Does A Good Credit Score Really Matter Anymore?

Does a high credit score matter anymore? Most don't careA couple mortgage refinances ago, I almost screwed myself because I had an $8 judgment against me from my local utility company that crushed my credit score by ~100 points. I thought I had an excellent credit score of 780, and I did, when I first started my 100 day refinance hell. But when my refinance bank pulled my credit report again around the 90th day, my TransUnion score plummeted to 680.

My mortgage refinance was delayed by another 10 days as my bank investigated the situation. Thankfully, everything turned out fine in the end. Since that time, I decided to regularly check my credit score once a year like I check my latest insurance coverage and health coverage. It’s good practice given it’s estimated about 5% of credit reports have errors as well.

Given I finally got rejected from my latest mortgage refinance attempt by Chase, I’ve begun to question whether a credit score has any meaning anymore. You see, I never missed a mortgage payment on this particular mortgage, and my latest credit score showed a 787. Anything above a 740 is considered excellent, and good enough for the best rate by major lenders.

The Average Credit Score For Approved Mortgages Is Declining

average-fico-approved-mort

Before the recession, average FICO scores for approved mortgages averaged around 720. 720 is actually the cut-off point between “Good” and “Excellent” credit. Given the housing market collapsed nationwide anyway, one shouldn’t be too impressed with a 720 credit score. A 720 credit score should be viewed as average, at least from this loan officer’s perspective.

After the housing bubble burst, the average score for approved mortgage applicants shot up to 769 from 2009 until the end of 2012. A 769 credit score beats out 80% of all other credit scores out of 850. In other words, banks weren’t lending to hardly anybody. The upside is that the probability of a similar type of housing crash in the future has declined.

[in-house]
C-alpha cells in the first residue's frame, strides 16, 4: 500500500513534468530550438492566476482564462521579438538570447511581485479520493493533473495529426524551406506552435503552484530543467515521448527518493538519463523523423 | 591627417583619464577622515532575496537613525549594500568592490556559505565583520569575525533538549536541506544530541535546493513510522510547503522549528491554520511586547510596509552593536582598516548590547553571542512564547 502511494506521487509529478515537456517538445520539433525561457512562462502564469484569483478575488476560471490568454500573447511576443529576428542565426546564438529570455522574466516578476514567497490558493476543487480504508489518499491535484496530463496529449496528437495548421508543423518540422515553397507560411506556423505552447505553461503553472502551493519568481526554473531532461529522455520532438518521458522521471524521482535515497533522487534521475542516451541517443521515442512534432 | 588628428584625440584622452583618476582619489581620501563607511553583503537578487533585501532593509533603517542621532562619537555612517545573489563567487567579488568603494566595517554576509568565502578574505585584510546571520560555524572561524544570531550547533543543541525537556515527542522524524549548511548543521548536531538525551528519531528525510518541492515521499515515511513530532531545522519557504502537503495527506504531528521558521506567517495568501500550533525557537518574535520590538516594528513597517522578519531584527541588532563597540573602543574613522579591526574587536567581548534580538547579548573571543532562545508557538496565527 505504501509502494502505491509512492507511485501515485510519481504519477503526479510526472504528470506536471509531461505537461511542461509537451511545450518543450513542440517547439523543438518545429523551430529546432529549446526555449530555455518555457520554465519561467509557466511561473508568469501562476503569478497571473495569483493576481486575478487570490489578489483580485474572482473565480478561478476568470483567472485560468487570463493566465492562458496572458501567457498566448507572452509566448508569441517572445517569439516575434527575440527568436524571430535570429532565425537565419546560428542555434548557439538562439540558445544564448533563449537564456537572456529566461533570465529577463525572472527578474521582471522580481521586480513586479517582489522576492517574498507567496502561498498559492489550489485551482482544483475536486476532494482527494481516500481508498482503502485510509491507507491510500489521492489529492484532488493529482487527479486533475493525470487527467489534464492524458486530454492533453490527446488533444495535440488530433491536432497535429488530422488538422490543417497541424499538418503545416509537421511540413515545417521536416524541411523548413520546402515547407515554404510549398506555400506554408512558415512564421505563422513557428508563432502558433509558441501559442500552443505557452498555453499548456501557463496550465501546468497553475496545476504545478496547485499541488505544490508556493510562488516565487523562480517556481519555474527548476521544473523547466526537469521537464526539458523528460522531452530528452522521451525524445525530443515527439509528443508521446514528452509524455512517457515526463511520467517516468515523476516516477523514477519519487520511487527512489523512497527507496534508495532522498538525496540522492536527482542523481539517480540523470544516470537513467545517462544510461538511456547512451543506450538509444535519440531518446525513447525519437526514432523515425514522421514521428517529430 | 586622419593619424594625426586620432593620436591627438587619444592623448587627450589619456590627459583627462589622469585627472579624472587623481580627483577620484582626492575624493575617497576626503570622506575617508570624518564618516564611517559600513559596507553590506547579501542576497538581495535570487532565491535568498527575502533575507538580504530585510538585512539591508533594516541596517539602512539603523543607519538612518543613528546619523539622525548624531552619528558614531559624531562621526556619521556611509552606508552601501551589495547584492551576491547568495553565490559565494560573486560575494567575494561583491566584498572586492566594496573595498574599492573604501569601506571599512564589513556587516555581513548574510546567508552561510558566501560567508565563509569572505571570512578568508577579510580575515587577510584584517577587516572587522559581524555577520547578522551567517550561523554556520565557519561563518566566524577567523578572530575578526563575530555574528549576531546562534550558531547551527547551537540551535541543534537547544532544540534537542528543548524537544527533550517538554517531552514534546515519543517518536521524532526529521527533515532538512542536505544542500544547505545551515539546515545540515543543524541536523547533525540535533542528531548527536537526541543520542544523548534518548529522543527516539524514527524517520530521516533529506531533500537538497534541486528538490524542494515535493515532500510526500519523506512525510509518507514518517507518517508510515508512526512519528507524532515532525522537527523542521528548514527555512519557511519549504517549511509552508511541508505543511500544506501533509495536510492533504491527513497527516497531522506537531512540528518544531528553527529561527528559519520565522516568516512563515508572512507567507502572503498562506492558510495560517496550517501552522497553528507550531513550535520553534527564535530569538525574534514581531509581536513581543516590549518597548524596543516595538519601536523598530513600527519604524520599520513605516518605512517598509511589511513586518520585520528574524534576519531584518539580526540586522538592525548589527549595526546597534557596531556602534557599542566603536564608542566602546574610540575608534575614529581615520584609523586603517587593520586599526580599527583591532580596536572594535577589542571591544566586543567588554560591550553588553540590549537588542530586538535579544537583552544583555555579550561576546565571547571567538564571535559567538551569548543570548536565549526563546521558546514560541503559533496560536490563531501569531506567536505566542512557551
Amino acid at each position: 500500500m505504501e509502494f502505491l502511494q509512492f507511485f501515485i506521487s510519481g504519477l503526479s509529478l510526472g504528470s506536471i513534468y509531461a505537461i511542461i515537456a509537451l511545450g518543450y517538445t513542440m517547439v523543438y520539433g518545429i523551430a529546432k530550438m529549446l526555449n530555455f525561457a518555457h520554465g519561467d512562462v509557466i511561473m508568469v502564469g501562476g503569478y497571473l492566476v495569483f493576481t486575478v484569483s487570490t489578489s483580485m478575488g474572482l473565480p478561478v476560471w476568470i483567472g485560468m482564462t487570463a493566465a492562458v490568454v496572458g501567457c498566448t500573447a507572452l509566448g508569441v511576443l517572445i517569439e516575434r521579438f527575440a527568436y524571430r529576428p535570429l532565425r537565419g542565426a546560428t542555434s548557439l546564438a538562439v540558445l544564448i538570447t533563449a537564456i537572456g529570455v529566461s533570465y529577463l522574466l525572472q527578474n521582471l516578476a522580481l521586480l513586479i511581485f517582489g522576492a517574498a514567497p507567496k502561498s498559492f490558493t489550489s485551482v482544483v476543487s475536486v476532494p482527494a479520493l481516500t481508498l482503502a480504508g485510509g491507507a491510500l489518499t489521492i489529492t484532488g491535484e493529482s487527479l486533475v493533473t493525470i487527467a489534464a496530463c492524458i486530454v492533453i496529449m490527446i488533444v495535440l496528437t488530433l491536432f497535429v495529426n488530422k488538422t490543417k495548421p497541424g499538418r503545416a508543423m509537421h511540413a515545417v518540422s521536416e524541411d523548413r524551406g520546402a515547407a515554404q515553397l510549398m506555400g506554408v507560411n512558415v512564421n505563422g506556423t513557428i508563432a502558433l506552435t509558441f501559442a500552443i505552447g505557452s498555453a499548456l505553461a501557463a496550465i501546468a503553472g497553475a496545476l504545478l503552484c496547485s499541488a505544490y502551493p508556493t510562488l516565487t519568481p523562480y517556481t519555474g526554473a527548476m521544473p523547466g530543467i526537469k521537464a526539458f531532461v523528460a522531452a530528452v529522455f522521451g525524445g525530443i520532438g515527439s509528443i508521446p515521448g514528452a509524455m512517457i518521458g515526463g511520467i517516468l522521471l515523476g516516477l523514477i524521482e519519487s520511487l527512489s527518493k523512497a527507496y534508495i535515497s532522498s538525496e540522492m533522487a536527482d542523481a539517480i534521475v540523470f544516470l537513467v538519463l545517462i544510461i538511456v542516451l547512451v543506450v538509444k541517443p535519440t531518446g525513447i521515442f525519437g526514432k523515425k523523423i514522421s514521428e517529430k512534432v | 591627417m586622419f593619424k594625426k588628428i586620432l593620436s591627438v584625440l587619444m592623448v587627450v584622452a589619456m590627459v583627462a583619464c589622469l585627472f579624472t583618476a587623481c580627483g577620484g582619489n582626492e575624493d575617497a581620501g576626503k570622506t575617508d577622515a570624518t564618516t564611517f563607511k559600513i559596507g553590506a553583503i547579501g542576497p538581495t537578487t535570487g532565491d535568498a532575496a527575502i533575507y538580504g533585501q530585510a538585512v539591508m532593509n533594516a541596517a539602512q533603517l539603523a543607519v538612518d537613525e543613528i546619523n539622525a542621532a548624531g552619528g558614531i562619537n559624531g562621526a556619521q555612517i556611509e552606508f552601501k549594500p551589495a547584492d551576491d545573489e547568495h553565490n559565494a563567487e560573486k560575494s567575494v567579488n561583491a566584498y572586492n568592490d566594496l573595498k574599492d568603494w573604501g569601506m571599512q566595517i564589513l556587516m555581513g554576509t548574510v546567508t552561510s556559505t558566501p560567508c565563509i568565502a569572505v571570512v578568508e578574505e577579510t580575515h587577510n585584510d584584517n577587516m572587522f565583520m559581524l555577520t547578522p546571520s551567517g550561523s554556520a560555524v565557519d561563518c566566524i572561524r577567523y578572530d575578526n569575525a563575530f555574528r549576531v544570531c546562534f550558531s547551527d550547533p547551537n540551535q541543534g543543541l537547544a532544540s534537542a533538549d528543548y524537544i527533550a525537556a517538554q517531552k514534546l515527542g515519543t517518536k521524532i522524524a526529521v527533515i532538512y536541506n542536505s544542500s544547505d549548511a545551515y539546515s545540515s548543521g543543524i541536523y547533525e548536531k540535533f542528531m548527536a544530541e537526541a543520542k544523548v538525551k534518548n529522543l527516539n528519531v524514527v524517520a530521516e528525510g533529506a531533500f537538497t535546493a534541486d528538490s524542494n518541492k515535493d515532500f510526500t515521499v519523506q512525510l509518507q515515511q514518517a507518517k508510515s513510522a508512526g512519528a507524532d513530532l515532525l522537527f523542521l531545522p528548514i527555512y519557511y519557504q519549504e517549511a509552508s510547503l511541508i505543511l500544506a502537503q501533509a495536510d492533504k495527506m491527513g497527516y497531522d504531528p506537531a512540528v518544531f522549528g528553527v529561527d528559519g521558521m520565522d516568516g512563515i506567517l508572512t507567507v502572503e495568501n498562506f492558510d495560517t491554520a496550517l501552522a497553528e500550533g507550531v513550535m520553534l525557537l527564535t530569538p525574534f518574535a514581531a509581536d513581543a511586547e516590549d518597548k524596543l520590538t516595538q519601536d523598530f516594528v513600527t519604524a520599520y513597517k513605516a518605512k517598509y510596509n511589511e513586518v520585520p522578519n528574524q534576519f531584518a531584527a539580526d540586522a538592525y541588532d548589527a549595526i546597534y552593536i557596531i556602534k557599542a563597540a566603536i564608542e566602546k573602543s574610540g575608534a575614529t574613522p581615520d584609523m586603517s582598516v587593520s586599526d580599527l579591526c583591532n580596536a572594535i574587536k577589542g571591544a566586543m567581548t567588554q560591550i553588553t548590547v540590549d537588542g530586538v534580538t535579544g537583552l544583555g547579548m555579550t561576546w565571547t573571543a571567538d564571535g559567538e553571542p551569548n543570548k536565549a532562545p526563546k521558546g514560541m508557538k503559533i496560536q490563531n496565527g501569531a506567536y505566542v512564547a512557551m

The “good news” for borrowers is that according to Fannie Mae the average credit score of an approved mortgage applicant is now down to 741 as of the first quarter of 2015. I say “good news” because it’s brutal for even good income earners to get a mortgage nowadays. Many renters I know have been shut out of the housing market simply because they can’t get a loan.

Although credit standards are loosening, a credit score of 741 is still a pretty high hurdle to overcome given you still need a good income and a healthy balance sheet to cover borrowing ratios. But at the margin, a lower credit score hurdle should allow more people to borrow money to further support the housing market recovery. I still see little signs of sub-prime mortgages or negative amortization mortgages returning. But one thing we should be concerned with is the latest Federal Housing Administration initiative to get Boomerang Buyers back in.

What’s Hurting My Credit Score And Why Is It Fluctuating So Much?

Fluctuations In Credit ScoreAnd just like that, I’m no longer in the 800+ credit score club full of beautiful people. As part of my mortgage application process, the bank had to pull my credit score. The big white envelope in the mail with the results reminded me of my college acceptance letter way back in 1994. When I opened it, I was disappointed to discover my credit score dropped to 790 from 805.

Since September, 2013 when I first broke the 800 credit score mark when I applied for my Discover It credit card for travel and double the rewards points, I’ve done nothing different. Every single mortgage, utility, and credit card bill has been paid in full without fail. Actually, that’s not true. I was a week late on one credit card payment because I was traveling. I gave them a ring and they dropped the late fee and said no problem. (See: How Does A Late Credit Card Payment Affect My Credit Score)

So I wonder, what could have hurt my credit score in just six short months. Perhaps you, too, have seen a decline in your credit score without any apparent reason. Let’s think things through.

FICO Score Open Access: You Now Get A Free Credit Score When You Apply For A Credit Card